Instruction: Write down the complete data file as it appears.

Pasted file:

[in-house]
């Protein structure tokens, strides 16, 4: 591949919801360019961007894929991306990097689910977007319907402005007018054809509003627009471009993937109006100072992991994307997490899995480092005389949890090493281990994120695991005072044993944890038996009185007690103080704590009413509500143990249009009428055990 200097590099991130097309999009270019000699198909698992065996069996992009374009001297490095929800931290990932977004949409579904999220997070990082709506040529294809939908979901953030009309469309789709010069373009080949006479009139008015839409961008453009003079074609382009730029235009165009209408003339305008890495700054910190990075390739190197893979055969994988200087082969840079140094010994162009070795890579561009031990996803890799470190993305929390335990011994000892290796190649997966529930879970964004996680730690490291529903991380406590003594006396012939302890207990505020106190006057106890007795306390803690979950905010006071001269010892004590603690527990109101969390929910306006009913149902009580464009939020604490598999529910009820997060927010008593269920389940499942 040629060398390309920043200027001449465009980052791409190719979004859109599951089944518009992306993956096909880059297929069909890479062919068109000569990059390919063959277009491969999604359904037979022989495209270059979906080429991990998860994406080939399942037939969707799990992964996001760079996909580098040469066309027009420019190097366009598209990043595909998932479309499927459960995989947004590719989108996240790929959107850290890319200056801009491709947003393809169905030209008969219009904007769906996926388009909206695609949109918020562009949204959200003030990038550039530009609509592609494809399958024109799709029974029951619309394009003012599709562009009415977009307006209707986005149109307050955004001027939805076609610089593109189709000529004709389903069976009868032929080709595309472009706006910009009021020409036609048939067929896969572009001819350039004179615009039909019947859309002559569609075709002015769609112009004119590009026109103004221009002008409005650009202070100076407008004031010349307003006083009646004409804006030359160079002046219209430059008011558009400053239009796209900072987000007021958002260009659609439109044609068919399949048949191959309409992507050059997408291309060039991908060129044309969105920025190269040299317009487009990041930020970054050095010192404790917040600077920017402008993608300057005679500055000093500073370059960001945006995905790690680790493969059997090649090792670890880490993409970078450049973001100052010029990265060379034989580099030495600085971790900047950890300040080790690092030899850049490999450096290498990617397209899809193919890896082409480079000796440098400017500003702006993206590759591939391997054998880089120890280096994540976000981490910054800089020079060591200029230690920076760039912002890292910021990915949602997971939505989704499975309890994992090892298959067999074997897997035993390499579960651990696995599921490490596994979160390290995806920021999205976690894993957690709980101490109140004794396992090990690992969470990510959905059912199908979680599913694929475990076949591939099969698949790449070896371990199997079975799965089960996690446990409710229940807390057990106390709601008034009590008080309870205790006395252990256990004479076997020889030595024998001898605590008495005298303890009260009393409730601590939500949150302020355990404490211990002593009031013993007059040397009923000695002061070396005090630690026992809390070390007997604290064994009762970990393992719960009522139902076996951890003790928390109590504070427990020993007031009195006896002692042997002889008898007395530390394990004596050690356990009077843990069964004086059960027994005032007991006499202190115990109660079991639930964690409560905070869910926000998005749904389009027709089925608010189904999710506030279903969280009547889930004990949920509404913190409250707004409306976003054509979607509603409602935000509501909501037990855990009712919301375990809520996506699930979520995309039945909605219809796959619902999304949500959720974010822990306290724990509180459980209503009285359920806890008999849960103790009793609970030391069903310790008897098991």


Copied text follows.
[in-house]
């Protein structure tokens, strides 16, 4: 591949919801360019961007894929991306990097689910977007319907402005007018054809509003627009471009993937109006100072992991994307997490899995480092005389949890090493281990994120695991005072044993944890038996009185007690103080704590009413509500143990249009009428055990 200097590099991130097309999009270019000699198909698992065996069996992009374009001297490095929800931290990932977004949409579904999220997070990082709506040529294809939908979901953030009309469309789709010069373009080949006479009139008015839409961008453009003079074609382009730029235009165009209408003339305008890495700054910190990075390739190197893979055969994988200087082969840079140094010994162009070795890579561009031990996803890799470190993305929390335990011994000892290796190649997966529930879970964004996680730690490291529903991380406590003594006396012939302890207990505020106190006057106890007795306390803690979950905010006071001269010892004590603690527990109101969390929910306006009913149902009580464009939020604490598999529910009820997060927010008593269920389940499942 040629060398390309920043200027001449465009980052791409190719979004859109599951089944518009992306993956096909880059297929069909890479062919068109000569990059390919063959277009491969999604359904037979022989495209270059979906080429991990998860994406080939399942037939969707799990992964996001760079996909580098040469066309027009420019190097366009598209990043595909998932479309499927459960995989947004590719989108996240790929959107850290890319200056801009491709947003393809169905030209008969219009904007769906996926388009909206695609949109918020562009949204959200003030990038550039530009609509592609494809399958024109799709029974029951619309394009003012599709562009009415977009307006209707986005149109307050955004001027939805076609610089593109189709000529004709389903069976009868032929080709595309472009706006910009009021020409036609048939067929896969572009001819350039004179615009039909019947859309002559569609075709002015769609112009004119590009026109103004221009002008409005650009202070100076407008004031010349307003006083009646004409804006030359160079002046219209430059008011558009400053239009796209900072987000007021958002260009659609439109044609068919399949048949191959309409992507050059997408291309060039991908060129044309969105920025190269040299317009487009990041930020970054050095010192404790917040600077920017402008993608300057005679500055000093500073370059960001945006995905790690680790493969059997090649090792670890880490993409970078450049973001100052010029990265060379034989580099030495600085971790900047950890300040080790690092030899850049490999450096290498990617397209899809193919890896082409480079000796440098400017500003702006993206590759591939391997054998880089120890280096994540976000981490910054800089020079060591200029230690920076760039912002890292910021990915949602997971939505989704499975309890994992090892298959067999074997897997035993390499579960651990696995599921490490596994979160390290995806920021999205976690894993957690709980101490109140004794396992090990690992969470990510959905059912199908979680599913694929475990076949591939099969698949790449070896371990199997079975799965089960996690446990409710229940807390057990106390709601008034009590008080309870205790006395252990256990004479076997020889030595024998001898605590008495005298303890009260009393409730601590939500949150302020355990404490211990002593009031013993007059040397009923000695002061070396005090630690026992809390070390007997604290064994009762970990393992719960009522139902076996951890003790928390109590504070427990020993007031009195006896002692042997002889008898007395530390394990004596050690356990009077843990069964004086059960027994005032007991006499202190115990109660079991639930964690409560905070869910926000998005749904389009027709089925608010189904999710506030279903969280009547889930004990949920509404913190409250707004409306976003054509979607509603409602935000509501909501037990855990009712919301375990809520996506699930979520995309039945909605219809796959619902999304949500959720974010822990306290724990509180459980209503009285359920806890008999849960103790009793609970030391069903310790008897098991």